Photoshop Snow Effect Tutorial

How To Add Falling Snow With Photoshop

Don't let Mother Nature leave you out in the cold with your winter photography. Learn how to add your own falling snow to your photos with this easy to create Photoshop snow effect! A step-by-step tutorial for Photoshop CC and CS6.

Written by Steve Patterson.

In this tutorial, we'll learn how to add falling snow to your winter photos with Photoshop! Winter is my favorite season. But outdoor photography in winter can be a challenge, and not just because the cold plays havoc on your camera batteries (and your ears). Nothing adds to the beauty of a winter landscape like falling snow, but Mother Nature doesn't always agree. Thankfully, she doesn't have to. Photoshop makes it easy to add snow to your photos even if it wasn't snowing when you shot them. All it takes is a couple of filters and adjustment layers to gain control over nature and add falling snow to any winter scene. Let's see how it works!

I'll be using Photoshop CC but every step is fully compatible with Photoshop CS6. If you're using an earlier version of Photoshop, you'll want to follow along with my original Photoshop Snow Effect tutorial.

Here's the image I'll be using (girl in winter forest photo from Shutterstock):

Cute little girl leading big draught horse and small dog by the forest in winter. Image 128681366 licensed from Shutterstock by Photoshop Essentials.com
The original photo.

And here's what the Photoshop snow effect will look like when we're done:

Photoshop weather effects - snow.
The final result.

This tutorial is from our Photo Effects series. Let's get started!

Get all of our tutorials as print-ready PDFs!

How To Add Falling Snow To A Photo

Step 1: Add A New Blank Layer Named "Snow"

If we look in the Layers panel, we see the original image sitting on the Background layer. Let's begin creating our snow effect by adding a new blank layer above the image. Press and hold the Alt (Win) / Option (Mac) key on your keyboard and click the New Layer icon at the bottom of the Layers panel:

Clicking the New Layer icon in the Layers panel.
Holding Alt (Win) / Option (Mac) and clicking the New Layer icon.

The Alt / Option key tells Photoshop to pop open the New Layer dialog box where we can name the new layer before it's added. Name the layer "Snow", and then click OK to close the dialog box:

Naming the layer in the New Layer dialog box.
Naming the new layer "Snow".

Photoshop adds our new "Snow" layer above the Background layer:

The Layers panel showing the new Snow layer above the Background layer.
The new blank "Snow" layer is added.

Step 2: Fill The New Layer With Black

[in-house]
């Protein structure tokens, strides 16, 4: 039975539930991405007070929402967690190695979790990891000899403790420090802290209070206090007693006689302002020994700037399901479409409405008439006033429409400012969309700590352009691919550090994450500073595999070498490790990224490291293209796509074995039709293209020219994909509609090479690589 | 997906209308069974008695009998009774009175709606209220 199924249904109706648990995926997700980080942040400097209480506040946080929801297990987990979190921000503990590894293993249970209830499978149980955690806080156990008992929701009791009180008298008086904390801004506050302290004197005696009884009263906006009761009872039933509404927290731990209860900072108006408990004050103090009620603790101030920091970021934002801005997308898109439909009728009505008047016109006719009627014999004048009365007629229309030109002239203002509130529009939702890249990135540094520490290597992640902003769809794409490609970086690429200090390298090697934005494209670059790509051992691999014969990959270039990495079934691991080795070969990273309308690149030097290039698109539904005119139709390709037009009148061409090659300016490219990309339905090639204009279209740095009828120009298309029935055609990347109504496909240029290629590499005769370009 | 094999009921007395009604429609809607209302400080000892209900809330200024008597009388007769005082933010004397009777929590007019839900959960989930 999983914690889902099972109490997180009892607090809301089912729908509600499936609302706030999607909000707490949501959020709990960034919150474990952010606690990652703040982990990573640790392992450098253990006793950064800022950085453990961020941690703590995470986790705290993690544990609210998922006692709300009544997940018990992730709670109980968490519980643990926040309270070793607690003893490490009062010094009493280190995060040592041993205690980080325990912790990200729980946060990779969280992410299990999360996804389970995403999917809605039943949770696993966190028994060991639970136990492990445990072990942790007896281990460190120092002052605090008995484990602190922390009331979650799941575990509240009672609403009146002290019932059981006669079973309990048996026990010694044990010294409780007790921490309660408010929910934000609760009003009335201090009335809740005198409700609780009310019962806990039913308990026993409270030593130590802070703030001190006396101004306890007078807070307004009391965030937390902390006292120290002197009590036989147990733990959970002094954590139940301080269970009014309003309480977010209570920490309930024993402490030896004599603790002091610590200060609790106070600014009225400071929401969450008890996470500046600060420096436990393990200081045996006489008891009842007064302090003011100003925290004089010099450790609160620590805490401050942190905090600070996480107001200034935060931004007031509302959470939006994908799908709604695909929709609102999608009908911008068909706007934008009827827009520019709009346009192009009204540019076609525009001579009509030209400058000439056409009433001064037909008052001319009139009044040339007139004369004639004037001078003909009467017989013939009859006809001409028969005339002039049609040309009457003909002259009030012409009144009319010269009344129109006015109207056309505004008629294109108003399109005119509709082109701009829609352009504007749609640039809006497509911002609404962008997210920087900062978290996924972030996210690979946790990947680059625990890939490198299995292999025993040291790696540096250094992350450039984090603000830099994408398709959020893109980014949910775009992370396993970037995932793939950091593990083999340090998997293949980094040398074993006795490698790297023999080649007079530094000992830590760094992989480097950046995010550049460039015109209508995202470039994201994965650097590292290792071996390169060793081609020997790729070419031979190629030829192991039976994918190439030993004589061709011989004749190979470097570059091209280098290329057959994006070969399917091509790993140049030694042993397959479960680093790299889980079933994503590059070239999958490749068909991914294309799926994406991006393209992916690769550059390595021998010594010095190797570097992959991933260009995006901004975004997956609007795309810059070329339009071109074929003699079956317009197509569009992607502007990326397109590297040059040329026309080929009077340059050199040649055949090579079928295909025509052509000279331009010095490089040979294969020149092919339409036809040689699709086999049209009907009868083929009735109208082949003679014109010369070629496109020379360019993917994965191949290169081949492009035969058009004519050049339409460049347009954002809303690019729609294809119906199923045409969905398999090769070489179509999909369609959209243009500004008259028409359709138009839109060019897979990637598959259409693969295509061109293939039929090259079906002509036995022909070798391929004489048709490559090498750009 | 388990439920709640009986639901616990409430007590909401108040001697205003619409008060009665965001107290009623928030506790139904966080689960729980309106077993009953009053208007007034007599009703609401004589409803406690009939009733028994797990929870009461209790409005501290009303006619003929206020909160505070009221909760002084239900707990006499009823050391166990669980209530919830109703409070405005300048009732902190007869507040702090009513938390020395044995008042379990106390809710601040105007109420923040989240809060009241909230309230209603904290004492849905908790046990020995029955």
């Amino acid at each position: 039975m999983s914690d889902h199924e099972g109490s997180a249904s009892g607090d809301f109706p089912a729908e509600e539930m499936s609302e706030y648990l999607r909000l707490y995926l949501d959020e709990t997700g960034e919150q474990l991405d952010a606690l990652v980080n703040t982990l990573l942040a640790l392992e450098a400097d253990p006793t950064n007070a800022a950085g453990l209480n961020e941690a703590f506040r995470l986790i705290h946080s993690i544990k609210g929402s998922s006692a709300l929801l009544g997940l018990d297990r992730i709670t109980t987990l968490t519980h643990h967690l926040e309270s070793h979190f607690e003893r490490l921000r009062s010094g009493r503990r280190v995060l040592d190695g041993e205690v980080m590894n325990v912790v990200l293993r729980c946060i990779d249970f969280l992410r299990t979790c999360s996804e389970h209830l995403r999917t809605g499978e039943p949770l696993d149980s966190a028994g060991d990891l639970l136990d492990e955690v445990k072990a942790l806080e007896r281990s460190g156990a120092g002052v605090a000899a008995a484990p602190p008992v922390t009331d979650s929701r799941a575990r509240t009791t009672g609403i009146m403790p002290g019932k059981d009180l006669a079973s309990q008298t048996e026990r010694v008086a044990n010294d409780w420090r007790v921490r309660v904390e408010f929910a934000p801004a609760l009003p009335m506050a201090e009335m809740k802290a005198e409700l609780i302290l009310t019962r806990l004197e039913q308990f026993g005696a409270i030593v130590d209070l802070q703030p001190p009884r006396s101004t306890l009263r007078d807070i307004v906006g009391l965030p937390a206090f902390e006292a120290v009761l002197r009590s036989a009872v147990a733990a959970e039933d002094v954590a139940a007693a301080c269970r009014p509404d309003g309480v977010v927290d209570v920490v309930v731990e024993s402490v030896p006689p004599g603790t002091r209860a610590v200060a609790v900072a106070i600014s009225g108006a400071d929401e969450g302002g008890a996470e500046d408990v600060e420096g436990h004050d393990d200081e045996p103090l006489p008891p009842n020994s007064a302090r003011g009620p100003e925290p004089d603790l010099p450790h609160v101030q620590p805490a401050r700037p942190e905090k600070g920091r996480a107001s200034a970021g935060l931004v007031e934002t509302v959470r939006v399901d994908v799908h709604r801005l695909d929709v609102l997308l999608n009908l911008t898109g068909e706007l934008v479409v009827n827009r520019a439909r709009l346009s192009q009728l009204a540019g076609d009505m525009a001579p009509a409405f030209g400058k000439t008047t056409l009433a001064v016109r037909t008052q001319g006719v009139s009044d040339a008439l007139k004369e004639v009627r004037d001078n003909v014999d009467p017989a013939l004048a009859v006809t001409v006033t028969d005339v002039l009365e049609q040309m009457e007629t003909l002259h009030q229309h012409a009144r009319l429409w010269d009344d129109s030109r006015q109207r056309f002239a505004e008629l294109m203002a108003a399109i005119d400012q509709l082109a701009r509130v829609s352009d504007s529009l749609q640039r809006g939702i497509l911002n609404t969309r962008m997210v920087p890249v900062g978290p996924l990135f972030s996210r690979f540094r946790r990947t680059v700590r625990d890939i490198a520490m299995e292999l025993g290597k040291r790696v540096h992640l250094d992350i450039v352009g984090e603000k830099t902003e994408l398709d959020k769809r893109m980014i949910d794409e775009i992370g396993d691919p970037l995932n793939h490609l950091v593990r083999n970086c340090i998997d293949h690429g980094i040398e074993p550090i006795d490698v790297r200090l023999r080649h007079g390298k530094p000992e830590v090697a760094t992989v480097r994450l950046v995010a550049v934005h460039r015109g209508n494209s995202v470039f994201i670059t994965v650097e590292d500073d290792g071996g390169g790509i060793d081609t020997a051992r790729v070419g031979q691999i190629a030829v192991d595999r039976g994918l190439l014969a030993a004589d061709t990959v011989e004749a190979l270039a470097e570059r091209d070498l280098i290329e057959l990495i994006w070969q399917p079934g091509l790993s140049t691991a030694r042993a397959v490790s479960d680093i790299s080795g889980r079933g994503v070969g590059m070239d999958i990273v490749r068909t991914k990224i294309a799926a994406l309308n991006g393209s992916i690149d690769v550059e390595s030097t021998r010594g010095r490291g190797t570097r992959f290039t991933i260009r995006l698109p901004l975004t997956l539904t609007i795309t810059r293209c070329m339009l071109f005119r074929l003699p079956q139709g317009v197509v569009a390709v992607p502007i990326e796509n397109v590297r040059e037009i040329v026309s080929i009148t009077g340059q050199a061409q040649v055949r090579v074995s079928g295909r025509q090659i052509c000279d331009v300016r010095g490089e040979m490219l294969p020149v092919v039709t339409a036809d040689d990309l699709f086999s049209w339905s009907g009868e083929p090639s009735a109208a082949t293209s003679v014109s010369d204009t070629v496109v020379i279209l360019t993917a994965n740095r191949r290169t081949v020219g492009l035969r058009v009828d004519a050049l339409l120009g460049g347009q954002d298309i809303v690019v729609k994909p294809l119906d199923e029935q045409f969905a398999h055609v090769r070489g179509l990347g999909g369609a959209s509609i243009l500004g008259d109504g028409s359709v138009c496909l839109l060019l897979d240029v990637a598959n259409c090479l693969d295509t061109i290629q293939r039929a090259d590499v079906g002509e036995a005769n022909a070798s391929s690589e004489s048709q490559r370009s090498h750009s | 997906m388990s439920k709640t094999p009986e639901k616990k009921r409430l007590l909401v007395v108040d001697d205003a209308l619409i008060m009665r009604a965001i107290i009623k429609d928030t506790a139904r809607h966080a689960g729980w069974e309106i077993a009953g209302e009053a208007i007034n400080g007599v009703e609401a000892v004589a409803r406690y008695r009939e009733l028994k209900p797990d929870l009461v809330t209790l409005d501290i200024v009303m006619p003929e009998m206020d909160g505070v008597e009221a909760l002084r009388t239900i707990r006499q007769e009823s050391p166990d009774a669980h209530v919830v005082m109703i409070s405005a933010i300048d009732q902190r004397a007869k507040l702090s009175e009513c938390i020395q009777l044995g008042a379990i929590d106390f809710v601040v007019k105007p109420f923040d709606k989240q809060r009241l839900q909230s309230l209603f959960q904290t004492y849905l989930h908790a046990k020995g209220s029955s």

Fill the new layer with black by going up to the Edit menu in the Menu Bar along the top of the screen and choosing Fill:

Selecting the Fill command from the Edit menu in Photoshop.
Going to Edit > Fill.

In the Fill dialog box, set the Contents option at the top to Black, and then click OK:

The options in the Fill dialog box.
The Fill options.

Photoshop fills the "Snow" layer with black. And because the "Snow" layer is sitting above the Background layer, the black temporarily hides our photo from view:

The document showing the black-filled Snow layer.
The document now filled with black.

Step 3: Apply The Add Noise Filter

To create the falling snow, we'll use Photoshop's Add Noise filter. Go up to the Filter menu in the Menu Bar, choose Noise, and then choose Add Noise:

Selecting the Add Noise filter in Photoshop.
Going to Filter > Noise > Add Noise.

This opens the Add Noise dialog box. The Add Noise filter adds a bunch of random dots (noise) to the layer. These dots will become our snowflakes. Set the Amount value to 25%. In the Distribution section, choose Gaussian. Then make sure Monochromatic at the very bottom is selected, which will limit the color of the noise to just black and white. Click OK to close the dialog box:

Selecting the Add Noise filter in Photoshop.
The Add Noise filter options.

Photoshop fills the "Snow" layer with noise. The noise looks a bit faint, but we'll brighten it up in a moment:

The image after filling the Snow layer with noise.
The "Snow" layer after filling it with noise.

Step 4: Increase The Size Of The Noise

Along with being too faint, the dots are also too small. Let's make them bigger using Photoshop's Scale command. Go up to the Edit menu in the Menu Bar, choose Transform, and then choose Scale:

Selecting the Scale command in Photoshop.
Going to Edit > Transform > Scale.

In the Options Bar, click the small link icon between the Width (W) and Height (H) values. This will link Width and Height together so that changing one will automatically change the other:

Clicking the link icon between the Width and Height options in the Options Bar.
Linking the Width and Height together.

Change the Width value to 400%. Photoshop sets the Height to 400% to match:

Changing the width to 400%. Photoshop changes the height to match.
Changing the Width and Height to 400 percent.

Click the checkmark in the Options Bar to accept it:

Clicking the checkmark in the Options Bar.